A Life or a Living

Raise your hand if you’re guilty of showing the pretty parts. The picture-perfect days. You know, at the exclusion of everything else. Dull and dreary, you are not.


You are on a cruise! You are tan! You are skinny — skinnier than you were this time last year! You are funny! You are clever! You are throwing a dinner party!


Scrolling through my camera roll, it feels impossible that I ever managed to capture those moments. The Instagram-worthy ones, I mean. The ones sure to bring in more than three likes. (Mom, brother, other brother.)

And it’s sort of incredible — to see that there actually has been a second in full sun, in the last week. (It’s rained every single day, since I’ve been back home. I know I should be thinking about this as a good trial run, for the Pacific Northwest, but God, I don’t know if I can do it.)

Anyway. Southern Maine has been under a perpetual cloud for the last week, but you wouldn’t know that, would you? You wouldn’t know that because, if nothing else, I am an all-star filterer.


Look. Look at them all! All photos you’d be tempted to forward to a friend. All potential postcards, all exclamation points. Wish you were here.

I do wish you were here. I’m lonely as hell.

I miss the friends I made in New York. I miss the fun of making new ones. I feel as hopeless here, now, as I did in the beginning, in Manhattan. And if I move out west, I’m going to feel the same way again. So alone.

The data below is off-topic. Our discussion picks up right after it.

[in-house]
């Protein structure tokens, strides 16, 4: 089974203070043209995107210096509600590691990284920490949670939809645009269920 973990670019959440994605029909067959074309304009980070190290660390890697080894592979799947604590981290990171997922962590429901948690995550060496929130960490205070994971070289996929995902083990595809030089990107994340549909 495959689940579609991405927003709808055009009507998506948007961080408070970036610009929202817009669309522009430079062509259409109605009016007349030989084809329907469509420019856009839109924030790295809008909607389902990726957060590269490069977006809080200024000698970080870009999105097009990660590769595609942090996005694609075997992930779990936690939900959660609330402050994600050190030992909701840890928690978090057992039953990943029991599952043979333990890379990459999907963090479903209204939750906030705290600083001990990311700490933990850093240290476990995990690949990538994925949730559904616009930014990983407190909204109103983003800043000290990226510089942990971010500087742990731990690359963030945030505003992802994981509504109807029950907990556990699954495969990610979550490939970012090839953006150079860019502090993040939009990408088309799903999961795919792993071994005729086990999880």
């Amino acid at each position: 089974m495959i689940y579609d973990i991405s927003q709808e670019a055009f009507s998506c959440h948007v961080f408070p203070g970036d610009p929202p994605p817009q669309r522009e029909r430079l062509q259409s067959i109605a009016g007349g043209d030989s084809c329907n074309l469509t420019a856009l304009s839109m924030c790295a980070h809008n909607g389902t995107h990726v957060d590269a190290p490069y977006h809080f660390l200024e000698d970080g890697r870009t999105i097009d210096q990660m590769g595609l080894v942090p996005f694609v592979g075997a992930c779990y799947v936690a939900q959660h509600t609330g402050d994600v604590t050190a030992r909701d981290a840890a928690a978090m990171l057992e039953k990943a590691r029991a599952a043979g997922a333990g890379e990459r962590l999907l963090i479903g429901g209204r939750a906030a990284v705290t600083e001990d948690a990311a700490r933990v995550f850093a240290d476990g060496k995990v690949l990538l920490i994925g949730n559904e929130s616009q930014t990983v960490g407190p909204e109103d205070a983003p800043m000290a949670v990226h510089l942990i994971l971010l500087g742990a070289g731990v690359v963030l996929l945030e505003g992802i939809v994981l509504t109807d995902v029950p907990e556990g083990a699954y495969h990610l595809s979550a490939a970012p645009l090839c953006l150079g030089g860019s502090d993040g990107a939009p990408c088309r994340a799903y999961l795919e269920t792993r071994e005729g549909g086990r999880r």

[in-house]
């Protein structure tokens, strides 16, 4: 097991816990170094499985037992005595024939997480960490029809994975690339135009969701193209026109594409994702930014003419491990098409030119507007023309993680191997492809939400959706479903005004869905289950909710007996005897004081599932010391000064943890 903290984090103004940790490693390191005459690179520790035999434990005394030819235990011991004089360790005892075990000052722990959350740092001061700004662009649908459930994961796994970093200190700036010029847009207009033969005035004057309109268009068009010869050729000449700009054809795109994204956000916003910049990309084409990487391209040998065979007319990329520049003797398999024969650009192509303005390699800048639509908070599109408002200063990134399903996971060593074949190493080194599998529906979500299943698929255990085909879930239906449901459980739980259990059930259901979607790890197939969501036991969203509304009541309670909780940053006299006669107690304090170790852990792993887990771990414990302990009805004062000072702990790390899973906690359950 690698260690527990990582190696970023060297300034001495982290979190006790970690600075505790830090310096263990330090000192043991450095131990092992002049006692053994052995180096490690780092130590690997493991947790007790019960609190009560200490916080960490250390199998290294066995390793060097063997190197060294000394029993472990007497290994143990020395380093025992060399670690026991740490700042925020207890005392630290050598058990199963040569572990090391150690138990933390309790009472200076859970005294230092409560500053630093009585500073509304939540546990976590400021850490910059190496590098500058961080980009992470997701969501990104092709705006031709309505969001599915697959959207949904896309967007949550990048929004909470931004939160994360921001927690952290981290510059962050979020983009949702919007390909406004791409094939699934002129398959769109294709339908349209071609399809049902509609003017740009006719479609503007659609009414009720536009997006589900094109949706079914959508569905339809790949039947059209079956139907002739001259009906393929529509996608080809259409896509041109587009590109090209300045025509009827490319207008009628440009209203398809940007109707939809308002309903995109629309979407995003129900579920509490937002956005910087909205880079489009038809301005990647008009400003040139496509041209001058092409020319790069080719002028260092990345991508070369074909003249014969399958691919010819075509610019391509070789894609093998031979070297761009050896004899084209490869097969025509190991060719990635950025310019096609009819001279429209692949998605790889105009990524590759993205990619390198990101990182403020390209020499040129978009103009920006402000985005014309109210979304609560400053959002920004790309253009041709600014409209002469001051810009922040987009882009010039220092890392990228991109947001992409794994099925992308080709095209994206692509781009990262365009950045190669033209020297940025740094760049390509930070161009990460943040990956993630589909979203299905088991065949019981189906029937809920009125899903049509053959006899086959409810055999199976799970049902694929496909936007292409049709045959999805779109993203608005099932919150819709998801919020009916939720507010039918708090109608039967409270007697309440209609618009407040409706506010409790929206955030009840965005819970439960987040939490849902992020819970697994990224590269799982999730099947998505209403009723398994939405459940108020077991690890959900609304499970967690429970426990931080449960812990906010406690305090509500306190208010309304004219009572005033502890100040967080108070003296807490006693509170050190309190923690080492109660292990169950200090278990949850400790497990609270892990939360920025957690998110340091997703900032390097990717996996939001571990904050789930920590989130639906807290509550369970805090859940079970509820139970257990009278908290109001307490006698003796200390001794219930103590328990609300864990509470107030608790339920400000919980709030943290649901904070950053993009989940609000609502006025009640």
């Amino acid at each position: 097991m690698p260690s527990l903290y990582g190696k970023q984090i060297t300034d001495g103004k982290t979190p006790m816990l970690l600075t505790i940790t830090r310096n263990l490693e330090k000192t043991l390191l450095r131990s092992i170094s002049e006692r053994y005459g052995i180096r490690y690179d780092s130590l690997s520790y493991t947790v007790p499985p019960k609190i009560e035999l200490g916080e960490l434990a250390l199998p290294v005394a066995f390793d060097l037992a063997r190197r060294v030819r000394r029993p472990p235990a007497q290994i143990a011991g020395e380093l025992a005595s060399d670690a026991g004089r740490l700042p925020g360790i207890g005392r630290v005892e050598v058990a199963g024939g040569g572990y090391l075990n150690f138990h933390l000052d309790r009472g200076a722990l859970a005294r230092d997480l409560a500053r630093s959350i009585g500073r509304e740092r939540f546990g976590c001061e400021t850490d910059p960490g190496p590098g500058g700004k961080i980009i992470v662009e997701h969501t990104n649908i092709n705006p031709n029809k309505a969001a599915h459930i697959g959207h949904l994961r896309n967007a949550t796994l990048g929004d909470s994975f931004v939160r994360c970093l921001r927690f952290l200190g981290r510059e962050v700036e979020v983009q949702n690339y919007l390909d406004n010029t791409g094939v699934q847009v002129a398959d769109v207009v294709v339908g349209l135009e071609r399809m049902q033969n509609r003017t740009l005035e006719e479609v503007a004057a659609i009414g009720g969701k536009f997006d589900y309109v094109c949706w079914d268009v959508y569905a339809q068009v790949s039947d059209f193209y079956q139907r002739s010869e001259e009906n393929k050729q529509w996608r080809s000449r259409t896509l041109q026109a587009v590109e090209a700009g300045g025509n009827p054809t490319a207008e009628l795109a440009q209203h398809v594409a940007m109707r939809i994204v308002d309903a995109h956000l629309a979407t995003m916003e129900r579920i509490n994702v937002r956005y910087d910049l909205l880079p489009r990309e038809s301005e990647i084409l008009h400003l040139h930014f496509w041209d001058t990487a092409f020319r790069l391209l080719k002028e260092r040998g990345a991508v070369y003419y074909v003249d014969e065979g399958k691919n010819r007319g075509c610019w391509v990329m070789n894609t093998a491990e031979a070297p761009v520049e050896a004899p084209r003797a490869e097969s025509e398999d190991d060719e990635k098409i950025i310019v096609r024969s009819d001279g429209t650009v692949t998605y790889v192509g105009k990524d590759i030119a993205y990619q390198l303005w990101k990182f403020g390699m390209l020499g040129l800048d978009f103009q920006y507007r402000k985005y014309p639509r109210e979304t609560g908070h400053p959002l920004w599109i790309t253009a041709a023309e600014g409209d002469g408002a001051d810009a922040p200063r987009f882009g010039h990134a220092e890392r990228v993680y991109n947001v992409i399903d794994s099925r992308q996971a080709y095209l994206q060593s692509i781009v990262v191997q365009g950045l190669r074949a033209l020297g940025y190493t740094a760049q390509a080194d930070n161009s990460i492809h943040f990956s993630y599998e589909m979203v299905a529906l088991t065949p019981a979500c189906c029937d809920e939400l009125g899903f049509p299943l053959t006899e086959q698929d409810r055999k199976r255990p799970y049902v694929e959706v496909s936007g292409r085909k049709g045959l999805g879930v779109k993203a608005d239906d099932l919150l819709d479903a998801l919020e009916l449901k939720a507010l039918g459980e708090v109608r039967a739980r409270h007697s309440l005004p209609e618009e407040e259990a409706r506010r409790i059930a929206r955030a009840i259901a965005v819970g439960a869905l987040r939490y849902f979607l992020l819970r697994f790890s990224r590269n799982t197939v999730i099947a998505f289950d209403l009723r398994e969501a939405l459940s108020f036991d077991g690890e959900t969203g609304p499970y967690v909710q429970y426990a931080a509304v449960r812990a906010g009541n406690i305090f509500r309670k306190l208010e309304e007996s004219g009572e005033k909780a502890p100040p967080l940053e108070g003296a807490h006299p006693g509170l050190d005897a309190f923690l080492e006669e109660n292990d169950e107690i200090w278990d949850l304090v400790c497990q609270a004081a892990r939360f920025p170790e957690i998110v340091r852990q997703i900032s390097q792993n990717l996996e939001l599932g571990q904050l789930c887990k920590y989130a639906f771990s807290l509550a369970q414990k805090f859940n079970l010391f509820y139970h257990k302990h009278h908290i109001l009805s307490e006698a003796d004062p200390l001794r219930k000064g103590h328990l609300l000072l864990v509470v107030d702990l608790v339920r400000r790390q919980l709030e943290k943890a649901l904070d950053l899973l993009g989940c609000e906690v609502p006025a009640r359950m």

I didn’t grow up in Maine, so I don’t have any high school friends to reconnect with. And I can’t count on a job — old or existing — to help me meet people, in this place, the way I always have before. I do have family, but even that is falling apart. I feel like I’m grasping at straws.

I know where the kids my age are — they’re in the Old Port. At the bars. (At the stroke of midnight.) I’m in the Old Port, too — but at the bakeries, at the coffee shops. At the crack of dawn.


I’m happy when I’m writing — so there is that. Today I wrote for five hours straight (all for the book proposal), and decided I didn’t want to throw any of it out the window. (Or at least, not immediately!) Then my parents surprised me and stopped by for lunch. And it was so nice, to have some company.


A stolen spoonful of asparagus-pea soup even managed to whisk all of my worries away, for a minute. And encouraged me to entertain, however briefly, the thought that this might be kind of perfect. This kind of life.

But how am I ever going to be able to have this kind of a life? Honestly. I have to make a living — not just a life I like. And I’m twenty-three now, not twenty-two: I have to take over my own bills. Every last one. (I’m in pre-mourning: have you already waved the words “family plan” goodbye? Maybe I could just get along without a cell phone. Probably not — I’d become even more of a hermit than I already am. Or maybe I could just downgrade. Downgrade, and deal with a not-smart phone. Without Instagram — the horror!!)

It would be cheaper. Cheaper would be good. If you want to know the truth, writing is actually currently costing me money. All those coffees, you know — they add up! But I love it. I love the way I seem to wake up with more words, every single day. Even if by two o’clock, I feel absolutely unable to write anymore. Unable to tap out anything longer than a text message. Anything I can grab for dinner?

I can work steadily throughout the morning, I’ve found, and then I start to lose my mind a little. I happen to really feel like I’m losing my mind, today. Have I completely lost it — to be thinking about moving clear across the country? With a job that is not a job at all? With little-to-no family? Without any existing friends?

Here’s what I think: it’s time for an easier question. How about a galette to go?



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